From The War of 1812: Writings from America’s War of Independence
Two hundred years ago, on March 28, 1814, the American warship Essex engaged in a climactic life-or-death battle off the shore of Chile—and on board was David G. Farragut, then only twelve years old. Born in Tennessee as James Farragut, he was the son of Revolutionary War veteran and U.S. Navy officer George Farragut. When James was seven years old and living with his family in New Orleans, his mother cared for naval officer David Porter Sr. during his final illness. Shortly after Porter died, James’s mother succumbed to yellow fever and, in gratitude for the Farragut family’s treatment of his father, Captain David Porter Jr. offered to adopt the lad and sponsor his naval career. In December 1810, a mere nine years old, James was appointed as a midshipman in the U.S. Navy. (Midshipmen at the time were usually twelve to eighteen years old.) At some point he changed his first name to that of his adopted father.
During the War of 1812, unable to compete with the superior British Navy, the fledgling American fleet adopted the strategy of raiding and capturing British commercial vessels. Captain Porter was perfectly suited for this type of warfare, having fought against French and Tripoli pirates during the so-called Quasi-War at the end of the eighteenth century. Young Farragut was assigned to the USS Essex, under Porter’s command, and in late 1812 the frigate rounded Cape Horn and became the first American warship to sail in the Pacific. During the following year, Porter and his crew seized a total of twelve British ships, and after one capture, twelve-year-old David was appointed commander of the prize and sailed it back to harbor at Valparaiso. Near this same harbor the Essex finally met its match when the ship lost its topmast and was cornered by two British warships.
Fifty-eight Americans were killed in the resulting slaughter, and dozens were wounded or missing. A well-known passage in Melville’s novel White-Jacket questions the decision of Porter to not surrender once the battle was clearly lost:
[T]he American Captain continued to fight his crippled ship against a greatly superior force; and when, at last, it became physically impossible that he could ever be otherwise than vanquished in the end; and when, from peculiarly unfortunate circumstances, his men merely stood up to their nearly useless batteries to be dismembered and blown to pieces by the incessant fire of the enemy’s long guns. . . . I seek not to underrate any reputation which the American Captain may have gained by this battle. He was a brave man; that no sailor will deny. But the whole world is made up of brave men. . . . Nevertheless, it is not to be doubted, that if there were any common-sense sailors at the guns of the Essex, however valiant they may have been, those common-sense sailors must have greatly preferred to strike their flag, when they saw the day was fairly lost, than postpone that inevitable act till there were few American arms left to assist in hauling it down.As for Farragut, he remained in the Navy until his death in 1870, four years after becoming the first admiral in American history. He is also famous for his victory at the Battle of Mobile Bay, when Union forces under his command captured the Confederacy’s last major port on the Gulf of Mexico. During the battle, he is said to have shouted various commands that have come down through history in shortened form as “Damn the torpedoes! Full speed ahead!”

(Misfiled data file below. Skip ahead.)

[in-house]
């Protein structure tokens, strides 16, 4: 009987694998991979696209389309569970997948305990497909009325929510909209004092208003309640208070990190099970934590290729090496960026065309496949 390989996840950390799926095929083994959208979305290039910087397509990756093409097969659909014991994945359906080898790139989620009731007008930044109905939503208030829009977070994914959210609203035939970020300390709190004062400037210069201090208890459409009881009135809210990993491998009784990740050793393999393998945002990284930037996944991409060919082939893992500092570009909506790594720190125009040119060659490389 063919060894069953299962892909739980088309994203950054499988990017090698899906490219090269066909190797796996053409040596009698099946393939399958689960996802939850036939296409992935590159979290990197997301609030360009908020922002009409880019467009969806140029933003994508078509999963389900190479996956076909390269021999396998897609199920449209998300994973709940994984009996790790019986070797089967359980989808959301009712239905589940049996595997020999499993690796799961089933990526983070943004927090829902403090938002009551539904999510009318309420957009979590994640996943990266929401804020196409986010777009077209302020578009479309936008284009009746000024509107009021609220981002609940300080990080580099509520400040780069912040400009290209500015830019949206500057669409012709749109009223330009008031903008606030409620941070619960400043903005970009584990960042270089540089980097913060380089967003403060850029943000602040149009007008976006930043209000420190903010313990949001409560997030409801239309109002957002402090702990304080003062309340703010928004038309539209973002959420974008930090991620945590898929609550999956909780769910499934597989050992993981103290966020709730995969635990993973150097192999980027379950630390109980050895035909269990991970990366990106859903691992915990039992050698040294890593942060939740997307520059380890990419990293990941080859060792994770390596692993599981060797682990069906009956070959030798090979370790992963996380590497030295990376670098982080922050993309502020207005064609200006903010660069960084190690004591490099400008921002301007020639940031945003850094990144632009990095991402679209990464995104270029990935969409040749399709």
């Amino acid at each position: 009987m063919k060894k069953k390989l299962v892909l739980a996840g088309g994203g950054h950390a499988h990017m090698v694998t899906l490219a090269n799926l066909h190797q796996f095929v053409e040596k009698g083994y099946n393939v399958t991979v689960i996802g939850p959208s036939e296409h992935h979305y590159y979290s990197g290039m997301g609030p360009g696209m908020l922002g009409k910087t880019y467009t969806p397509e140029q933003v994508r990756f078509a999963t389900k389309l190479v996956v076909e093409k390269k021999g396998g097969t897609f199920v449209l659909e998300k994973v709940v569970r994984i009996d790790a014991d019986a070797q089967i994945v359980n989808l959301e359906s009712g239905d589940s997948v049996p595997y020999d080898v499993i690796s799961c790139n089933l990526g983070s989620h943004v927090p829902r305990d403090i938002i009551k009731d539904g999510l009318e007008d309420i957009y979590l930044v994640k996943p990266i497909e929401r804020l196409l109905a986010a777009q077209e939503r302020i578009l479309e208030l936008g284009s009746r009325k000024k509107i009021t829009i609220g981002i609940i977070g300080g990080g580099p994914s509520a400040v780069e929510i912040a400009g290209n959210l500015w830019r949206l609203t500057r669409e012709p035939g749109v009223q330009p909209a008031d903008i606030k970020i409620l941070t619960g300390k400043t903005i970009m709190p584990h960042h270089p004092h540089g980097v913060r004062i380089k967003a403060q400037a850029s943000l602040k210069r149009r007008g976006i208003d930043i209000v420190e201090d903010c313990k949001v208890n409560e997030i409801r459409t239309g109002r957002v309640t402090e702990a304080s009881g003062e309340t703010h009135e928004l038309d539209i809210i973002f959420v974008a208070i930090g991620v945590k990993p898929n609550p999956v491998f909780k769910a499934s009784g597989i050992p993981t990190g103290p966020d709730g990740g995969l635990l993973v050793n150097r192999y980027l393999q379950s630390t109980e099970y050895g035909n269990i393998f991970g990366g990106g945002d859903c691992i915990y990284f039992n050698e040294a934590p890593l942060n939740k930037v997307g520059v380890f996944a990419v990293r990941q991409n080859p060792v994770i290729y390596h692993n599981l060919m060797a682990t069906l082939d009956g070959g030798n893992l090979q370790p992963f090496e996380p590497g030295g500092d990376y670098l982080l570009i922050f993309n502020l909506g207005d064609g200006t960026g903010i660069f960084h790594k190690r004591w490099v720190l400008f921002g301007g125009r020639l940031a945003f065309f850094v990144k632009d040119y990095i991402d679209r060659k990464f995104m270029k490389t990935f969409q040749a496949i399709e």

Notes: A paddy in the cat-harpins is a jack-of-all-trades. (Catharpins are ropes or iron cramps used to brace the shrouds on a ship. See an image here.) During his narrative, Farragut refers to the Essex Junior, which was a British whaler captured the previous year and rechristened by the Americans to assist in their attacks on British vessels.
* * *During the action I was like “Paddy in the cat-harpins,” a man on occasions. I performed the duties of Captain’s aid, quarter-gunner, powder-boy, and in fact did everything that was required of me. . . . If you don't see the full selection below, click here (PDF) or click here (Google Docs) to read it—free!
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